FreeState Believes in Transparency

FreeState Electric Cooperative, Inc. exists to continue to improve the quality of life of our members and the communities we serve by providing services that are safe, reliable and competitively priced. Your cooperative is a not-for-profit cooperative, collectively owned by its membership and member-focused. The cooperative difference is something FreeState is very proud of.

FreeState Electric Cooperative is a 501 (c) (12) Electric Cooperative (not for profit) that is self-regulated by its member-owners.

FreeState Electric scored 83 on its recent American Customer Satisfaction Index (ACSI) member satisfaction survey. It compares favorably to successful companies like Heinz and Levi Strauss and is consistently higher than the national score among all electric cooperatives in the United States. It is also well above the scores for the investor-owned utilities and municipalities: 73 and 74. FreeState is also considered a “High Performing” cooperative by its insurer, Federated Rural Insurance Exchange.

FreeState retires capital credits when the Board of Trustees deems it economically feasible to do so.

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FORM 990:
For transparency, FreeState Electric Cooperative, Inc. has filed and made available its FORM 990 for many years.

For income tax purposes, most electric cooperatives in Kansas are tax-exempt entities under I.R.C. 501(c)(12). Although they have no income tax liability, they still report their activities to the Internal Revenue Service on the IRS Form 990, Return of Organization Exempt From Income Tax. The form is intended to give the government and the public a picture of the organization’s activities each year. Part VII of this form lists compensation for current and former officers, directors, trustees, key employees, and up to five independent contractors receiving more than $100,000 in payment from the organization. This data is further detailed in Schedule J, Part II for key employees between reportable and estimated compensation.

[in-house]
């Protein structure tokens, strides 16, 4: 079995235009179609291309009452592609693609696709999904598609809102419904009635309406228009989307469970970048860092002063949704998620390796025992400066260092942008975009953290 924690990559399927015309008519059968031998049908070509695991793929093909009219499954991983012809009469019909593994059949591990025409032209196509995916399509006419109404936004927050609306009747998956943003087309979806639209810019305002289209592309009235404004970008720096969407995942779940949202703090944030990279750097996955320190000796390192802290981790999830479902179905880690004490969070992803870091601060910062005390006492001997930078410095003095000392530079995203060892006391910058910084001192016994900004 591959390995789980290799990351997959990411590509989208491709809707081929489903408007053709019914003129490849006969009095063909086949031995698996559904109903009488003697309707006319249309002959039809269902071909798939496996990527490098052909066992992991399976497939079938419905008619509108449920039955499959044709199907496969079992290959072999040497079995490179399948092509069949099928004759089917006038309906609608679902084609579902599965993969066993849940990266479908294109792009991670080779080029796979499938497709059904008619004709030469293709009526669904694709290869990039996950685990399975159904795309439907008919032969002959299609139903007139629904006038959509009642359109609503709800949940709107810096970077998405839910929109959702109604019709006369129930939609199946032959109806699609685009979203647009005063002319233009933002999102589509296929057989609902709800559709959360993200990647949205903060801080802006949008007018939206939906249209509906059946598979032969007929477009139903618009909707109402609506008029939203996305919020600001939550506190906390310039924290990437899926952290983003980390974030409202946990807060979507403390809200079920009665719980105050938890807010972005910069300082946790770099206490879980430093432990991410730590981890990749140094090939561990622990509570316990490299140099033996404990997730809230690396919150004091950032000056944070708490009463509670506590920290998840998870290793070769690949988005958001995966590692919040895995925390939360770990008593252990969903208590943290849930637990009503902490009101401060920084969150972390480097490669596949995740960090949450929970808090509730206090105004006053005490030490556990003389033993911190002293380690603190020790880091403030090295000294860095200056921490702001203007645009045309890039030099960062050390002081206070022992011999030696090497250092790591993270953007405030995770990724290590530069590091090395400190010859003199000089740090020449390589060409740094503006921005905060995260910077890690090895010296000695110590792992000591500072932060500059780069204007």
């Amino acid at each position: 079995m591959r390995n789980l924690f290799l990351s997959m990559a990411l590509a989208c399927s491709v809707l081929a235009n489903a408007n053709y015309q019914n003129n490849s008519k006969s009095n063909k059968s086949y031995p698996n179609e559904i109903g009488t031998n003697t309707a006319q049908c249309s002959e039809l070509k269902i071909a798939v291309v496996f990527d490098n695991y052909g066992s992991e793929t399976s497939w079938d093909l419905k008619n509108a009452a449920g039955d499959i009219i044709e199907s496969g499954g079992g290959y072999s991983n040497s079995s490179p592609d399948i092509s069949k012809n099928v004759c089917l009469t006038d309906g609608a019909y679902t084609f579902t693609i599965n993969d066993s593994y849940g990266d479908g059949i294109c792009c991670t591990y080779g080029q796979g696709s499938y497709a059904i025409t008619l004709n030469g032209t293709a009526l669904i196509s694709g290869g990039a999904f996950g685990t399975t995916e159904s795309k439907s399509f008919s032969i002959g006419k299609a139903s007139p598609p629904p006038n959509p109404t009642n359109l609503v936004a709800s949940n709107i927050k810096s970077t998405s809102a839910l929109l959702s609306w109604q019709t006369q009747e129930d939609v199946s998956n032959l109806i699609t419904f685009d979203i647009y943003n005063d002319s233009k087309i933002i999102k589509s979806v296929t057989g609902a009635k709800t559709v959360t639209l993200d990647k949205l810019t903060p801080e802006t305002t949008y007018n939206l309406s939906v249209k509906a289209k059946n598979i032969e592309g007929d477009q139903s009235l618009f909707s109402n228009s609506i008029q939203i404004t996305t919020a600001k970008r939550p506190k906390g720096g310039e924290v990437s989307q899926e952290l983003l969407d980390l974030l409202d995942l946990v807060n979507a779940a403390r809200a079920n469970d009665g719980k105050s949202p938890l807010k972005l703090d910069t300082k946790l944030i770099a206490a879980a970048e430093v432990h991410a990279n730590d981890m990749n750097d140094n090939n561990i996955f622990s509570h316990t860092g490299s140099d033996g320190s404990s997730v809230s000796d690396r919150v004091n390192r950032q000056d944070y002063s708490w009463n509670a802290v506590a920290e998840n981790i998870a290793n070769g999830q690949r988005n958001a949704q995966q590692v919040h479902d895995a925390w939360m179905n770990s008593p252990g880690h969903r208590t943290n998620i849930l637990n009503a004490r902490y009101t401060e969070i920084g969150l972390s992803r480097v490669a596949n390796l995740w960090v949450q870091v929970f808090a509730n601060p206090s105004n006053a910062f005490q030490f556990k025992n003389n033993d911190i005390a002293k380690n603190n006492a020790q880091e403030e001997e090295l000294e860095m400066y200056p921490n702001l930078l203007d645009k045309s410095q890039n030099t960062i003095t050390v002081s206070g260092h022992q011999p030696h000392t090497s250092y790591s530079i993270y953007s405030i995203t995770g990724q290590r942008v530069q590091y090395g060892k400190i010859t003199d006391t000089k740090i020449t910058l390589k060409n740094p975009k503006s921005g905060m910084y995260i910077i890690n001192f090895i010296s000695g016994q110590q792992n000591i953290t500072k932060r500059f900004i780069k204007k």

The IRS 990 information is public information and can be found online. It is important to understand the full context of what is required to be reported. The 990 includes compensation commonly reported on W-2:

  • Base compensation
  • Bonus & incentive compensation
  • Other reportable compensation

The 990 also includes a column for Estimated Compensation (amounts that are not part of the employee’s take-home pay). Those include:

  • Retirement and other deferred compensation which includes contributions to the employee’s retirement or deferred compensation plan plus the annual change in actuarial value of a defined benefit plan. This actuarial value can impact 990 significantly.
  • Nontaxable benefits which can include educational assistance, health insurance, medical reimbursement programs, life insurance, disability benefits, long-term care insurance, etc.
  • There are 28 distribution cooperatives in Kansas and more than 900 in the country. Electric cooperative personnel has developed specialized skills that are easily transferrable to another cooperative here in Kansas or across the country.

Therefore, cooperatives consider the local labor market as well as annual compensation studies and other market data to compare compensation with similarly situated cooperatives on a state and national level. That helps the cooperative retain skilled personnel who could be recruited to higher-paying geographical areas and/or larger cooperatives that may have more economic resources.

In addition, this past year Kansas Corporation Commission staff have reviewed the executive salaries at four electric cooperatives as part of their jurisdiction in transmission rate filings and expressly stated that they find the salaries to be just and reasonable.

A safe, reliable, and competitively priced electric supply is key to our quality of life and our economic opportunity. FreeState Electric Cooperative, Inc. takes that responsibility seriously and it requires skilled and dedicated staff throughout the organization to achieve that goal and our mission.